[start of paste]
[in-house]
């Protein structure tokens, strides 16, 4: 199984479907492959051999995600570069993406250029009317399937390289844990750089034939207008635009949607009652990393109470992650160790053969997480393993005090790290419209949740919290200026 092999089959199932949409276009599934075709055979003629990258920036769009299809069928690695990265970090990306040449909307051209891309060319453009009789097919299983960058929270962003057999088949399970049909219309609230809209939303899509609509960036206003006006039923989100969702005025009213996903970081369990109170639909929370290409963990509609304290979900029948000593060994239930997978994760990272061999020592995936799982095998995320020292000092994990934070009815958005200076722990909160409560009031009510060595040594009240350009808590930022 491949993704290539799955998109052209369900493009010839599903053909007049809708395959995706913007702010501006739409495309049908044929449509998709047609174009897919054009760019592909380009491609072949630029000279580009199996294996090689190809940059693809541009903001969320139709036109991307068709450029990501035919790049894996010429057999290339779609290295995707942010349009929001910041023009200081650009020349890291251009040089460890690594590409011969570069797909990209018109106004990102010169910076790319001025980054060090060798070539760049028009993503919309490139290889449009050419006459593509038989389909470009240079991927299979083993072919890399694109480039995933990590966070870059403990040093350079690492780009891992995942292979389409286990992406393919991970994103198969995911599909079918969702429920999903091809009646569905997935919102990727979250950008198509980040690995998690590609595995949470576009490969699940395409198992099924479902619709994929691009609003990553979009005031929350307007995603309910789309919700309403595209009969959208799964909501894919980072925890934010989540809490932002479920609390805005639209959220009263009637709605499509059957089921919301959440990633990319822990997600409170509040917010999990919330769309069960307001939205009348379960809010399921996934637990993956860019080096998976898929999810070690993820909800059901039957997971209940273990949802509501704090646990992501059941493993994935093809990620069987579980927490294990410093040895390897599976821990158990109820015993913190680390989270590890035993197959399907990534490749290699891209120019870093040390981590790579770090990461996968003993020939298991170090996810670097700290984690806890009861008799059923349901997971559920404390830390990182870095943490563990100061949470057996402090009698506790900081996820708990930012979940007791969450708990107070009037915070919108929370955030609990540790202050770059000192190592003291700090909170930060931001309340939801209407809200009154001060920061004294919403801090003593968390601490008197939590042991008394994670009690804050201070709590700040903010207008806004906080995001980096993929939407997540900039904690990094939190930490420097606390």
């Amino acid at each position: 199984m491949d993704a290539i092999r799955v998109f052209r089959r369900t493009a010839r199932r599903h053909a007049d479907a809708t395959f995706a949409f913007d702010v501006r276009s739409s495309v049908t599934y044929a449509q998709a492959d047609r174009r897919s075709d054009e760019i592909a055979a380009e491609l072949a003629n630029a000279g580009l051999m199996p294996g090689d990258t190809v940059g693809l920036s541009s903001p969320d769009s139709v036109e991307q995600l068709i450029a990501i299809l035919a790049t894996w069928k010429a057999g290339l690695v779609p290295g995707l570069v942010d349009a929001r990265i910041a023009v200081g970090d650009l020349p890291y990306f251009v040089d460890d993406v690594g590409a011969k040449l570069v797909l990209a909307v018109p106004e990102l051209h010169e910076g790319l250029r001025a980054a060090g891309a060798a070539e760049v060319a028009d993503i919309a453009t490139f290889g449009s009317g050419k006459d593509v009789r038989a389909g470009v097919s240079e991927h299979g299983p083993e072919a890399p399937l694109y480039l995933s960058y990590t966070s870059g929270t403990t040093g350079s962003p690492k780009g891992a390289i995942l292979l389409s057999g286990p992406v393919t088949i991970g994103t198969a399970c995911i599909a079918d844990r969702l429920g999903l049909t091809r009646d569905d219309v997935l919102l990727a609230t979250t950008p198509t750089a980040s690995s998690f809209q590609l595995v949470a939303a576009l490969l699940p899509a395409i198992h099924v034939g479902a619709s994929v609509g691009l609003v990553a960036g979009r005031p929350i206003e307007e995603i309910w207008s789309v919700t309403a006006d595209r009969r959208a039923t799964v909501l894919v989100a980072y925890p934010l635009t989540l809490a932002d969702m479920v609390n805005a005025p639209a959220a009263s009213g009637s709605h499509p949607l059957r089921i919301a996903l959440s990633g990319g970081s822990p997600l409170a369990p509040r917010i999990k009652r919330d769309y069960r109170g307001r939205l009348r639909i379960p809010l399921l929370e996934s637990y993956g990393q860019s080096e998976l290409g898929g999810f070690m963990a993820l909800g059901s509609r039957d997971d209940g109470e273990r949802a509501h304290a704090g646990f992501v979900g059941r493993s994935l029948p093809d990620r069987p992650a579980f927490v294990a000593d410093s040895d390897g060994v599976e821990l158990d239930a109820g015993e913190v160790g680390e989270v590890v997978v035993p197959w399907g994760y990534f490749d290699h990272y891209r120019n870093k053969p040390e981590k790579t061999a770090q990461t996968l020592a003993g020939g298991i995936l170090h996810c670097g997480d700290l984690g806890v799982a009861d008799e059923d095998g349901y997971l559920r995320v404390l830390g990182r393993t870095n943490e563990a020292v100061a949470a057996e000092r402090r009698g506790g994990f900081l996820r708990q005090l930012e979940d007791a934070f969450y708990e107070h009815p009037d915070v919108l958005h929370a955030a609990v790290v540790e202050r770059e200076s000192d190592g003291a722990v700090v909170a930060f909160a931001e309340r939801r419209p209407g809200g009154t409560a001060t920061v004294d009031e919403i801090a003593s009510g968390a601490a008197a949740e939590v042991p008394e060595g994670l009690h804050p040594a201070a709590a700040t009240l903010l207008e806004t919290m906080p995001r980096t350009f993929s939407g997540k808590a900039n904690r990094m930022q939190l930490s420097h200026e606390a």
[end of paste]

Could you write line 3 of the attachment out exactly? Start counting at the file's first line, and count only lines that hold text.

């Amino acid at each position: 199984m491949d993704a290539i092999r799955v998109f052209r089959r369900t493009a010839r199932r599903h053909a007049d479907a809708t395959f995706a949409f913007d702010v501006r276009s739409s495309v049908t599934y044929a449509q998709a492959d047609r174009r897919s075709d054009e760019i592909a055979a380009e491609l072949a003629n630029a000279g580009l051999m199996p294996g090689d990258t190809v940059g693809l920036s541009s903001p969320d769009s139709v036109e991307q995600l068709i450029a990501i299809l035919a790049t894996w069928k010429a057999g290339l690695v779609p290295g995707l570069v942010d349009a929001r990265i910041a023009v200081g970090d650009l020349p890291y990306f251009v040089d460890d993406v690594g590409a011969k040449l570069v797909l990209a909307v018109p106004e990102l051209h010169e910076g790319l250029r001025a980054a060090g891309a060798a070539e760049v060319a028009d993503i919309a453009t490139f290889g449009s009317g050419k006459d593509v009789r038989a389909g470009v097919s240079e991927h299979g299983p083993e072919a890399p399937l694109y480039l995933s960058y990590t966070s870059g929270t403990t040093g350079s962003p690492k780009g891992a390289i995942l292979l389409s057999g286990p992406v393919t088949i991970g994103t198969a399970c995911i599909a079918d844990r969702l429920g999903l049909t091809r009646d569905d219309v997935l919102l990727a609230t979250t950008p198509t750089a980040s690995s998690f809209q590609l595995v949470a939303a576009l490969l699940p899509a395409i198992h099924v034939g479902a619709s994929v609509g691009l609003v990553a960036g979009r005031p929350i206003e307007e995603i309910w207008s789309v919700t309403a006006d595209r009969r959208a039923t799964v909501l894919v989100a980072y925890p934010l635009t989540l809490a932002d969702m479920v609390n805005a005025p639209a959220a009263s009213g009637s709605h499509p949607l059957r089921i919301a996903l959440s990633g990319g970081s822990p997600l409170a369990p509040r917010i999990k009652r919330d769309y069960r109170g307001r939205l009348r639909i379960p809010l399921l929370e996934s637990y993956g990393q860019s080096e998976l290409g898929g999810f070690m963990a993820l909800g059901s509609r039957d997971d209940g109470e273990r949802a509501h304290a704090g646990f992501v979900g059941r493993s994935l029948p093809d990620r069987p992650a579980f927490v294990a000593d410093s040895d390897g060994v599976e821990l158990d239930a109820g015993e913190v160790g680390e989270v590890v997978v035993p197959w399907g994760y990534f490749d290699h990272y891209r120019n870093k053969p040390e981590k790579t061999a770090q990461t996968l020592a003993g020939g298991i995936l170090h996810c670097g997480d700290l984690g806890v799982a009861d008799e059923d095998g349901y997971l559920r995320v404390l830390g990182r393993t870095n943490e563990a020292v100061a949470a057996e000092r402090r009698g506790g994990f900081l996820r708990q005090l930012e979940d007791a934070f969450y708990e107070h009815p009037d915070v919108l958005h929370a955030a609990v790290v540790e202050r770059e200076s000192d190592g003291a722990v700090v909170a930060f909160a931001e309340r939801r419209p209407g809200g009154t409560a001060t920061v004294d009031e919403i801090a003593s009510g968390a601490a008197a949740e939590v042991p008394e060595g994670l009690h804050p040594a201070a709590a700040t009240l903010l207008e806004t919290m906080p995001r980096t350009f993929s939407g997540k808590a900039n904690r990094m930022q939190l930490s420097h200026e606390a």